This command specifies what the attribute name is that should be used — mail is recommended — and the list of AD forests that the lookup should be performed against.  I’ve found that you need to specify the forest root domain if the target AD is a multidomain environment even if the users that you’re looking for are in a subdomain. The ADFS server(s) must be able to reach Global Catalog servers in the target forest so make sure that your A records for the global catalogs (gc._msdcs.contoso.com) are correct. This document has lots of details about how this works and a nice flow chart of how authentication is performed with AlternateLoginId enabled, but what essentially happens is:

  1. User provides username and password strings to ADFS
  2. ADFS performs an LDAP query against the AD forests provided to see if any of them has a user where the specified user attribute (like “mail”) matches the username value provided by the user:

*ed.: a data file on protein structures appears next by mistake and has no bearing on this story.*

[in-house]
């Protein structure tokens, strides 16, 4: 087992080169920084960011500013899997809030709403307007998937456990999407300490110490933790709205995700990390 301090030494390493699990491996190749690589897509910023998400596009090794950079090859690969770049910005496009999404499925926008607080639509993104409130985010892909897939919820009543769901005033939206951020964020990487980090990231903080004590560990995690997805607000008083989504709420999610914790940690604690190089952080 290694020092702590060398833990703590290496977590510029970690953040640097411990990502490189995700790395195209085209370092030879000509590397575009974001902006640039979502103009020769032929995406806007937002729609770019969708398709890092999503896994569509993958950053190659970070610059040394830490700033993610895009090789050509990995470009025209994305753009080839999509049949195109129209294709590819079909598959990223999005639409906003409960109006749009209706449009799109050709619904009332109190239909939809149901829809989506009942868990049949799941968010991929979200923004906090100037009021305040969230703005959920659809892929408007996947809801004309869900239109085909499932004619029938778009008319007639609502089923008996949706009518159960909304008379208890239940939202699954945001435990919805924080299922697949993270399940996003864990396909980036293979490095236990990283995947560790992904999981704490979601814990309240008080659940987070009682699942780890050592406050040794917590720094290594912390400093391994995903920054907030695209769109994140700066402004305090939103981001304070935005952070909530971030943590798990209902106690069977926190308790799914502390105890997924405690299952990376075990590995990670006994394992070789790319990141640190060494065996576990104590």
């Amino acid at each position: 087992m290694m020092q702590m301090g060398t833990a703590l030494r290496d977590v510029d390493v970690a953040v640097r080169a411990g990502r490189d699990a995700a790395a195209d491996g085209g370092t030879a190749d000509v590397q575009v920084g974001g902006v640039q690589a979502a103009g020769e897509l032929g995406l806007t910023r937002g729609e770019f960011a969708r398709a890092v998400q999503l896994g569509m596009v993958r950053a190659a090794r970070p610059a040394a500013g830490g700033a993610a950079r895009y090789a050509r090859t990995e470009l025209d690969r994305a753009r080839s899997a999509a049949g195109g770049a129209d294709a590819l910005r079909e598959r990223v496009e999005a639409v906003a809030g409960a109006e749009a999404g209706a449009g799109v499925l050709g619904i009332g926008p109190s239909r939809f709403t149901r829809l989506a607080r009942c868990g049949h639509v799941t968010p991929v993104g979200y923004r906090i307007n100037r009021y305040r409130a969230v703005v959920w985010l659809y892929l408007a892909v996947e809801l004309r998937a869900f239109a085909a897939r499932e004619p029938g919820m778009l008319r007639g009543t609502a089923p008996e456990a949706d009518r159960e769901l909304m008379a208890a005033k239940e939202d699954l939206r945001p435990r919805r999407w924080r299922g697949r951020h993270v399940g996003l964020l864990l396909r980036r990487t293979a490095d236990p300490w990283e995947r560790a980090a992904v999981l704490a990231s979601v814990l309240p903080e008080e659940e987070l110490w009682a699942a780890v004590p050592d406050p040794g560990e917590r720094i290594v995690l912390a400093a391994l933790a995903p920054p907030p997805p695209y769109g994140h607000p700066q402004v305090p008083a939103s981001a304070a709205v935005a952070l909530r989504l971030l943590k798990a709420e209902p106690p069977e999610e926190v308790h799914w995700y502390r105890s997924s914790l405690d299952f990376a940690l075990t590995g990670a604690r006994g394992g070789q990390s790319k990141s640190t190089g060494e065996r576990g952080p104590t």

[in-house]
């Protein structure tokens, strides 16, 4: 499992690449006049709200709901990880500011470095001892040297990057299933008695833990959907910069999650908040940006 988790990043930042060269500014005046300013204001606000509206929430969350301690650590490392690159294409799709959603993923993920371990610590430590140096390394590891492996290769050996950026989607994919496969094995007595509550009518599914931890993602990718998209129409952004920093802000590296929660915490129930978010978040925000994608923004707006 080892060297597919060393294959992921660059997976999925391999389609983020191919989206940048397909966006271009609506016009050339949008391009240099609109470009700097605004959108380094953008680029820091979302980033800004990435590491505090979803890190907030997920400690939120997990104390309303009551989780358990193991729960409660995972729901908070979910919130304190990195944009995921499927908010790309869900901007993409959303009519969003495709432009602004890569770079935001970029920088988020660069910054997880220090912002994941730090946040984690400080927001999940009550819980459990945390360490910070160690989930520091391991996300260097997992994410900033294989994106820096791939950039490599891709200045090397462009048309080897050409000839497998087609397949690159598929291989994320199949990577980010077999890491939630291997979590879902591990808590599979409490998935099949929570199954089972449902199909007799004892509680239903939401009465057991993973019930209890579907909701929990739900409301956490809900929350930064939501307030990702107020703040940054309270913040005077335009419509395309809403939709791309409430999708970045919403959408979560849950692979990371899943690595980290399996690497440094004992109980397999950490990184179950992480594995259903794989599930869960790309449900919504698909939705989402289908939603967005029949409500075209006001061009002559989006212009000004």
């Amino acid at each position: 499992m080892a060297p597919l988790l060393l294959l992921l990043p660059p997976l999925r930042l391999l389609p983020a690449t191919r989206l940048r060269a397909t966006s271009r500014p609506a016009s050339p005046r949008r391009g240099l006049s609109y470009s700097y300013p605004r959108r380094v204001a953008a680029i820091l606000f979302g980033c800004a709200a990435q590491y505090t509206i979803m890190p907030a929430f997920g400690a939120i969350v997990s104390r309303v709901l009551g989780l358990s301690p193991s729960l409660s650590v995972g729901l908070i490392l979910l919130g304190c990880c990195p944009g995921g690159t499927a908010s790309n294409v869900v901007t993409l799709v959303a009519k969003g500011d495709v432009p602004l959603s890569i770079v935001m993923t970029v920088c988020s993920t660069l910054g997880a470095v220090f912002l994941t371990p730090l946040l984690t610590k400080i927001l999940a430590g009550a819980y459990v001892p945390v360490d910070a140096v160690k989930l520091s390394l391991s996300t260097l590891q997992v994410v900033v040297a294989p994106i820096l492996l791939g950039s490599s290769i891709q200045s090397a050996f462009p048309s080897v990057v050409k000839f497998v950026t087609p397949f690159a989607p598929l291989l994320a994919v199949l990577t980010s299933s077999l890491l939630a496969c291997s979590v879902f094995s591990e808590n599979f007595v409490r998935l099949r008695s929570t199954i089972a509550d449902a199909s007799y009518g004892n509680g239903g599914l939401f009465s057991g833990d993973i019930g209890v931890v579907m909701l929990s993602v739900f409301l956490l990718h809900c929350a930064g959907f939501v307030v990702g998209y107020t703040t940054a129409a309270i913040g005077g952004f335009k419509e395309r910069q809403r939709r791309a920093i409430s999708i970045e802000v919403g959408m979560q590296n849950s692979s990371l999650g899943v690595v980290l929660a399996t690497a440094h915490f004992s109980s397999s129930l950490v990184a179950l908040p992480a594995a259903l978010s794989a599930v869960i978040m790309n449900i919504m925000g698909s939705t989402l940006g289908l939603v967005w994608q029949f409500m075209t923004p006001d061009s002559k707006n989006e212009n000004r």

1. IF one and only one AD responds with a matching user object, ADFS proceeds with authentication against that user object.
    2. IF no match is found in any AD, ADFS tries again, treating the username string provided as a UPN or domain\username combination.
    3. IF more than one AD responds with a match, the authentication fails and an error message is logged.

A new claim is returned by ADFS called http://schemas.microsoft.com/ws/2013/11/alternateloginid which contains the alternate login ID.

HOWEVER, turning on AlternateLoginId is not enough by itself to make things work with Office365 and ADFS!  You still need to make sure that Office365 UPN’s are configured correctly and also make a configuration change to the claim rules created in ADFS for Office365 to make everything line up. Office365 UPN must match the value that ADFS is sending for the alternateLoginId In order to log in to Office365, the federation service needs to send a claim containing the userPrincipalName (UPN) of the user.  The default configuration for ADFS is to simply send the UPN of the on-premise user to Office365, which is why you need to make sure that the UPN in AD matches their Office365 UPN.